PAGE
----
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Publisher's Summary

The Seven Cities Rebellion has been crushed. Sha’ik is dead. One last rebel force remains, holed up in the city of Y’Ghatan and under the fanatical command of Leoman of the Flails. The prospect of laying siege to this ancient fortress makes the battle-weary Malazan Fourteenth Army uneasy. For it was here that the Empire’s greatest champion, Dassem Ultor, was slain and a tide of Malazan blood spilled. A place of foreboding, its smell is of death. But elsewhere, agents of a far greater conflict have made their opening moves. The Crippled God has been granted a place in the pantheon; a schism threatens and sides must be chosen. Whatever each god decides, the ground rules have changed irrevocably, terrifyingly, and the first blood spilled will be in the mortal world. A world in which a host of characters, familiar and new, including Heboric Ghost Hands; the possessed Apsalar; Cutter, once a thief now a killer; the warrior Karsa Orlong; and the two ancient wanderers Icarium and Mappo, each searching for such a fate as they might fashion with their own hands, guided by their own will. If only the gods would leave them alone. But now that knives have been unsheathed, the gods are disinclined to be kind. There shall be war, war in the heavens. And the prize? Nothing less than existence itself...
"This novel and all others in the Malazan Book of the Fallen series follow my own pronunciations of 'Malazan' words and names. My thanks to Michael and Jane and everyone at Brilliance Audio." - Steven Erikson, Victoria, B.C. Canada, January, 2014
©2006 Steven Erikson (P)2013 Brilliance Audio, all rights reserved.
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Critic Reviews

"The kind of epic narrative that will have you scrambling for more." (Stephen R. Donaldson)
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Customer Reviews

Most Helpful
5 out of 5 stars
By Joshua on 08-02-14

Another Epic Installment!

INCONSISTENT VOICES!!! Seriously, this is getting ridiculous! But more on the performance in a moment...

This is another epic installment to the Malazan series. It hits all the marks - wildly creative, eloquent in prose, frantic in its action, and a scope almost unparalleled in fantasy fiction. Erikson is in full stride on this one, and for fans who have made it this far, it is a crazy and fulfilling ride.

The amount of stuff that happens in this book is simply astounding. Erikson is known for his massive cast of characters, and just about all of them come into play here. For those who have made the investment to know them all, who have learned about the world and followed the story up to this point, the payoff with this volume is absolutely huge. Sequences string together and pull you right along, and you can never guess what is coming next. The characters, which initially felt shallow due to the lack of "screen time", have by this point come into their own, and feel incredibly well realized in the reader's mind.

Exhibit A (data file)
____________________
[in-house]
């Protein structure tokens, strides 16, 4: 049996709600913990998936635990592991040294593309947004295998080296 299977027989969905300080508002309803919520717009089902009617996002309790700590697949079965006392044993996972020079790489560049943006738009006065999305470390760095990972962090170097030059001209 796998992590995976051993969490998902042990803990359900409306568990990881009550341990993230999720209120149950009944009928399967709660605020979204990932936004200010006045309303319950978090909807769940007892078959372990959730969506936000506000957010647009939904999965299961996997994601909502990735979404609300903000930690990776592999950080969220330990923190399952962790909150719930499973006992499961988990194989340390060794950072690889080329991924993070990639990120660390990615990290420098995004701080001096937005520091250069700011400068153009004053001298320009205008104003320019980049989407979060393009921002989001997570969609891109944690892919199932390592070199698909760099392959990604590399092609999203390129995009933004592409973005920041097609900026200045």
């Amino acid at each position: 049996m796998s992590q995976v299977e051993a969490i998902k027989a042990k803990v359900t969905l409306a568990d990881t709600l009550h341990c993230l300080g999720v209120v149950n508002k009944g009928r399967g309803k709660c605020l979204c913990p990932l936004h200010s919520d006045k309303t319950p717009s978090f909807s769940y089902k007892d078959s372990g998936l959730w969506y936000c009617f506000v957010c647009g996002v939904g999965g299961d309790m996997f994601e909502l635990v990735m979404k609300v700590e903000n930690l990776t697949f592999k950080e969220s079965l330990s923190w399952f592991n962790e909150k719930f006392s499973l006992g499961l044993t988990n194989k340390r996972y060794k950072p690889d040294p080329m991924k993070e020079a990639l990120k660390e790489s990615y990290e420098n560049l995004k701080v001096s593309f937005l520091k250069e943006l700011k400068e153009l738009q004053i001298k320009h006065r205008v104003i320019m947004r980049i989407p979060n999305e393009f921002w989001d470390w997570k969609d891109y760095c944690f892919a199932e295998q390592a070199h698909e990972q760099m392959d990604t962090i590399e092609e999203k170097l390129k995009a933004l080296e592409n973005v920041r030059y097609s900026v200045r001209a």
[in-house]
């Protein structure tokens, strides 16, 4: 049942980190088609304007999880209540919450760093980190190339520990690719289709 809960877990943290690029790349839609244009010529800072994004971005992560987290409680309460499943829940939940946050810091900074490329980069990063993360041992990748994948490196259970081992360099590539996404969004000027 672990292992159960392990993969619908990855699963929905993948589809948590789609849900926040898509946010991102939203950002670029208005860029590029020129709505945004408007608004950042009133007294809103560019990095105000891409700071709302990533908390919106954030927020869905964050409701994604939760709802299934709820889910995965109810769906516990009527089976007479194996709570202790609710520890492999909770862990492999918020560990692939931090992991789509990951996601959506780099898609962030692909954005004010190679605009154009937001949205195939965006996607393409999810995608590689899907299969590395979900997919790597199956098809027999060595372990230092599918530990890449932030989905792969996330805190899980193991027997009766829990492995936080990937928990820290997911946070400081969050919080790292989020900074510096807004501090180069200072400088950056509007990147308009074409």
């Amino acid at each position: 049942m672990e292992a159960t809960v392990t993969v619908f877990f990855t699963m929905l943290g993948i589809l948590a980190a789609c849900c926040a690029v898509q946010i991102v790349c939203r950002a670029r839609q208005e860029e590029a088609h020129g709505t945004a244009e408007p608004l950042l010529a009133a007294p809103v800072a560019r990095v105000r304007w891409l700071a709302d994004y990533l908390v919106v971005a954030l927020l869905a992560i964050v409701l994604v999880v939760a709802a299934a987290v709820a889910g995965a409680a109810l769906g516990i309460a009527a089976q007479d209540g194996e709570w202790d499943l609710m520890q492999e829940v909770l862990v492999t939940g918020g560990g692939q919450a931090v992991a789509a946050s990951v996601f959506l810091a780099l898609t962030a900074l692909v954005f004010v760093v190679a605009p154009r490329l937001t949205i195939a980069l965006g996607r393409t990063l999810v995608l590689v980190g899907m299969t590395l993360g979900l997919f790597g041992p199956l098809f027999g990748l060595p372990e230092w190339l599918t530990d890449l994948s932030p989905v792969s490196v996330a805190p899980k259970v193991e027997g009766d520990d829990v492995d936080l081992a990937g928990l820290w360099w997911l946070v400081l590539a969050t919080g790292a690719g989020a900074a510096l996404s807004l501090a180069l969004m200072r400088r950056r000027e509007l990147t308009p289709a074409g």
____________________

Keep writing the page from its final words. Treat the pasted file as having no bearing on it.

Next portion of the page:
To even attempt to summarize the plot is pretty much a ridiculous endeavor. Nevertheless if you've made it this far, you should enjoy it immensely. Now that we're past the halfway point, it's starting to feel like the main threads are taking shape and coming together, and I can see several confrontations ahead that promise to be as epic as almost anything I've read. The intricate plot continues to develop and intrigue the reader, as this war among the pantheonic players develops full force.

However, I do have issues with the audio presentation of this series. Michael Page has a great voice, but I don't think it's the right one for this series. There are several annoying problems:

1. Inconsistent voices. This is an amateur mistake that could easily have been avoided. Most notable among these are Karsa Orlong, one of the main characters introduced in House of Chains, and his voice is very different from what it was in that book. He sounds more generic here, and frankly more stupid.

2. Inconsistent pronunciations. The pronunciation for "soletaken" has changed again, as has the pronunciation of several character names, places and race terms.

3. Strange choices for the voices. There are some character voices that seem jarringly out of place. Icarium, a massive barbarian, has a tiny, high-pitched voice like a child. Empress Laseen, whom I would think has a cool, calculated voice, is delivered like an old woman with a heavy foreign accent. Shadowthrone is delivered like a senile old man.

4. Limited variety in the voices. Granted, there is a huge cast of characters here. But the majority of Page's voices seem to be limited to (A) growling, beastly voices and (B) high-pitched, overly accented voices. Also, "pirate" voices are very predominant as well. There are very few characters delivered either as intelligent, manly, or neutral, making me wonder if Page is just limited in the voices he can deliver?

I realize that it's too late to do much about this at this point, and granted, there is a huge cast of characters, making delivery insanely hard for anyone. But it is such as shame as I feel that all of these problems could easily have been avoided.

Overall this is definitely not one to be missed, and more than any other probably leaves you eager to start the next book in the series.

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13 of 15 people found this review helpful

5 out of 5 stars
By Jonathan Schaake on 10-23-15

Still miss Ralph Lister

Still really enjoying this series, but I wish they hadn't changed the narrator. I find myself losing focus on the book because of how the voices tend to blend. still, great story, looking forward to the next

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3 of 3 people found this review helpful

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